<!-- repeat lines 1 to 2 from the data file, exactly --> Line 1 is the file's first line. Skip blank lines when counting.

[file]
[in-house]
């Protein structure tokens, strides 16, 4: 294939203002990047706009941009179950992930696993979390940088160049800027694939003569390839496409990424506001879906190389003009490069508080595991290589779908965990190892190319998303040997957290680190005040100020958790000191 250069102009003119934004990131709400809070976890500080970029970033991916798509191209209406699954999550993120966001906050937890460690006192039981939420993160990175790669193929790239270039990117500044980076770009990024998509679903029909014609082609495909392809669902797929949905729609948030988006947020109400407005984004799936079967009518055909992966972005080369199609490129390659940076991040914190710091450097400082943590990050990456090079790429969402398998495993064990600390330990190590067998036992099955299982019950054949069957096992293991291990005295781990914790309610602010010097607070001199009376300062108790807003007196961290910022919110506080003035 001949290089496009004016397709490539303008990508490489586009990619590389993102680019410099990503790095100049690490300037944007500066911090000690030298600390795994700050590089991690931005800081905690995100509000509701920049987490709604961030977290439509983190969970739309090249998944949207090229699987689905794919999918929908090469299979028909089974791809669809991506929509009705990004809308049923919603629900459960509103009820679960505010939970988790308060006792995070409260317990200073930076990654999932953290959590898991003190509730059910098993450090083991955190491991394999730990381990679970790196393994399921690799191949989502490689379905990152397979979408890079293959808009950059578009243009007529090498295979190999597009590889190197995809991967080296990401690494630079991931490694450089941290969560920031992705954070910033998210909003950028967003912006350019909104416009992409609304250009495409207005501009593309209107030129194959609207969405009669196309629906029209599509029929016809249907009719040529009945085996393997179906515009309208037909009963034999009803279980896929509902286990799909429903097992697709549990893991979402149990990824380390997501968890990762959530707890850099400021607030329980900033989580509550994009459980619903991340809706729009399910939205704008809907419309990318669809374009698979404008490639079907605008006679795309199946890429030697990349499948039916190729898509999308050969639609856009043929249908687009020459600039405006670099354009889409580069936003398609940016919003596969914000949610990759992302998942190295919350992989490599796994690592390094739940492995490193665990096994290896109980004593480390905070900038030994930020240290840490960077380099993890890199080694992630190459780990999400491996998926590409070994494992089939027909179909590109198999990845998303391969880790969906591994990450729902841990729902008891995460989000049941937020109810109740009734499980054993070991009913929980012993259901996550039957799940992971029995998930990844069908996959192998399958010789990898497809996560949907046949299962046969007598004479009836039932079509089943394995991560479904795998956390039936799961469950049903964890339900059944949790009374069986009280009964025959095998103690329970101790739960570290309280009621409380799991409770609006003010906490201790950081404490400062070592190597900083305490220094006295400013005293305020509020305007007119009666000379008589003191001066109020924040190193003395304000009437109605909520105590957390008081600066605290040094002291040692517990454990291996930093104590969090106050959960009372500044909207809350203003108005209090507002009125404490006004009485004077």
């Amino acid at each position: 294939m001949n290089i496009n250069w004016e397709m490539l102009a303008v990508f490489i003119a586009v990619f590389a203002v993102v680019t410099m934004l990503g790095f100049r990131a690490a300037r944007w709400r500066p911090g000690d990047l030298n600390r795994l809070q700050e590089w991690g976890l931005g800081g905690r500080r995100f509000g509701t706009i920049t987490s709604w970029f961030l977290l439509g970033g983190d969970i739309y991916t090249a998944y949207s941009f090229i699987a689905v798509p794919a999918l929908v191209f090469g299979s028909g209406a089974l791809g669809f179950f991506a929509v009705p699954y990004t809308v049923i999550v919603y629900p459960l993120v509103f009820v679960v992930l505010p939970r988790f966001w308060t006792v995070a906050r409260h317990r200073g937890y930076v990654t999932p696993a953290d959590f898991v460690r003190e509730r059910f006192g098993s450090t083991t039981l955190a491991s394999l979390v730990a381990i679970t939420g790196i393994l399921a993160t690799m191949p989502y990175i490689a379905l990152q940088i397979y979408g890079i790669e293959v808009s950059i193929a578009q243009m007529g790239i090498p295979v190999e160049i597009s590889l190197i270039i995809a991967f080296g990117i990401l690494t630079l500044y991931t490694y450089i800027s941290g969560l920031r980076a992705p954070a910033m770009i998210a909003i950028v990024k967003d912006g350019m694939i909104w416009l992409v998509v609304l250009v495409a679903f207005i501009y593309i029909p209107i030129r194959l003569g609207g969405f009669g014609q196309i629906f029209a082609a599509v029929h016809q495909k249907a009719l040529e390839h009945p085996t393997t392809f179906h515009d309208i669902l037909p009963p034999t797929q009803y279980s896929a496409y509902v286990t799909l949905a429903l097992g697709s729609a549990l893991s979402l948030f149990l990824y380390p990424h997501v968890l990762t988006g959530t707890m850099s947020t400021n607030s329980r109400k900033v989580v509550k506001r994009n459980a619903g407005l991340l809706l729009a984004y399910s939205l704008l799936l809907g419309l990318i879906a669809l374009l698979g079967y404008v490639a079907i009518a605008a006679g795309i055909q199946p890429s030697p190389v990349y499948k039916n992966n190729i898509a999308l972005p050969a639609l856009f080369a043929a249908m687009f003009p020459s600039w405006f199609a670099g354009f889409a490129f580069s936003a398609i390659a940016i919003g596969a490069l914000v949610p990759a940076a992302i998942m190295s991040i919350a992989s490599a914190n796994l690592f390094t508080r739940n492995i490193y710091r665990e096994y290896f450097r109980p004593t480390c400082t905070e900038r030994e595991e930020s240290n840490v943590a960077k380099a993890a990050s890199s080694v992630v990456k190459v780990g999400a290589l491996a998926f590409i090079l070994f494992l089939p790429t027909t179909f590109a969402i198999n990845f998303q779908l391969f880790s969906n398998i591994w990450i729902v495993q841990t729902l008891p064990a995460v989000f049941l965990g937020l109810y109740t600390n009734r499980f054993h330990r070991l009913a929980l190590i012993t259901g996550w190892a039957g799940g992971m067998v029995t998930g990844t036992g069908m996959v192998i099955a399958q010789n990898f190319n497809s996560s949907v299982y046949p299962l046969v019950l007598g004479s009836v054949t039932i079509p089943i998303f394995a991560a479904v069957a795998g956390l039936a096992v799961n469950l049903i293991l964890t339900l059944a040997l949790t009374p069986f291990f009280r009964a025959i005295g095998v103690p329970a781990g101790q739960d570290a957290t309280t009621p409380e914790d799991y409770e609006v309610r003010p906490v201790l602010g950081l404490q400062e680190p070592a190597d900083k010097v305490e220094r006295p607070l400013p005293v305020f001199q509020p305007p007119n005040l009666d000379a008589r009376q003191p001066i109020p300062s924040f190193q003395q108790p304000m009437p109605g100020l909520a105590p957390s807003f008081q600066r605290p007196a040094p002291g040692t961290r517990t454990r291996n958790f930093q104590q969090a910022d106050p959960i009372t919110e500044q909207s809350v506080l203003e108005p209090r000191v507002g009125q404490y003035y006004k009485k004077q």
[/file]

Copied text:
[in-house]
């Protein structure tokens, strides 16, 4: 294939203002990047706009941009179950992930696993979390940088160049800027694939003569390839496409990424506001879906190389003009490069508080595991290589779908965990190892190319998303040997957290680190005040100020958790000191 250069102009003119934004990131709400809070976890500080970029970033991916798509191209209406699954999550993120966001906050937890460690006192039981939420993160990175790669193929790239270039990117500044980076770009990024998509679903029909014609082609495909392809669902797929949905729609948030988006947020109400407005984004799936079967009518055909992966972005080369199609490129390659940076991040914190710091450097400082943590990050990456090079790429969402398998495993064990600390330990190590067998036992099955299982019950054949069957096992293991291990005295781990914790309610602010010097607070001199009376300062108790807003007196961290910022919110506080003035 001949290089496009004016397709490539303008990508490489586009990619590389993102680019410099990503790095100049690490300037944007500066911090000690030298600390795994700050590089991690931005800081905690995100509000509701920049987490709604961030977290439509983190969970739309090249998944949207090229699987689905794919999918929908090469299979028909089974791809669809991506929509009705990004809308049923919603629900459960509103009820679960505010939970988790308060006792995070409260317990200073930076990654999932953290959590898991003190509730059910098993450090083991955190491991394999730990381990679970790196393994399921690799191949989502490689379905990152397979979408890079293959808009950059578009243009007529090498295979190999597009590889190197995809991967080296990401690494630079991931490694450089941290969560920031992705954070910033998210909003950028967003912006350019909104416009992409609304250009495409207005501009593309209107030129194959609207969405009669196309629906029209599509029929016809249907009719040529009945085996393997179906515009309208037909009963034999009803279980896929509902286990799909429903097992697709549990893991979402149990990824380390997501968890990762959530707890850099400021607030329980900033989580509550994009459980619903991340809706729009399910939205704008809907419309990318669809374009698979404008490639079907605008006679795309199946890429030697990349499948039916190729898509999308050969639609856009043929249908687009020459600039405006670099354009889409580069936003398609940016919003596969914000949610990759992302998942190295919350992989490599796994690592390094739940492995490193665990096994290896109980004593480390905070900038030994930020240290840490960077380099993890890199080694992630190459780990999400491996998926590409070994494992089939027909179909590109198999990845998303391969880790969906591994990450729902841990729902008891995460989000049941937020109810109740009734499980054993070991009913929980012993259901996550039957799940992971029995998930990844069908996959192998399958010789990898497809996560949907046949299962046969007598004479009836039932079509089943394995991560479904795998956390039936799961469950049903964890339900059944949790009374069986009280009964025959095998103690329970101790739960570290309280009621409380799991409770609006003010906490201790950081404490400062070592190597900083305490220094006295400013005293305020509020305007007119009666000379008589003191001066109020924040190193003395304000009437109605909520105590957390008081600066605290040094002291040692517990454990291996930093104590969090106050959960009372500044909207809350203003108005209090507002009125404490006004009485004077």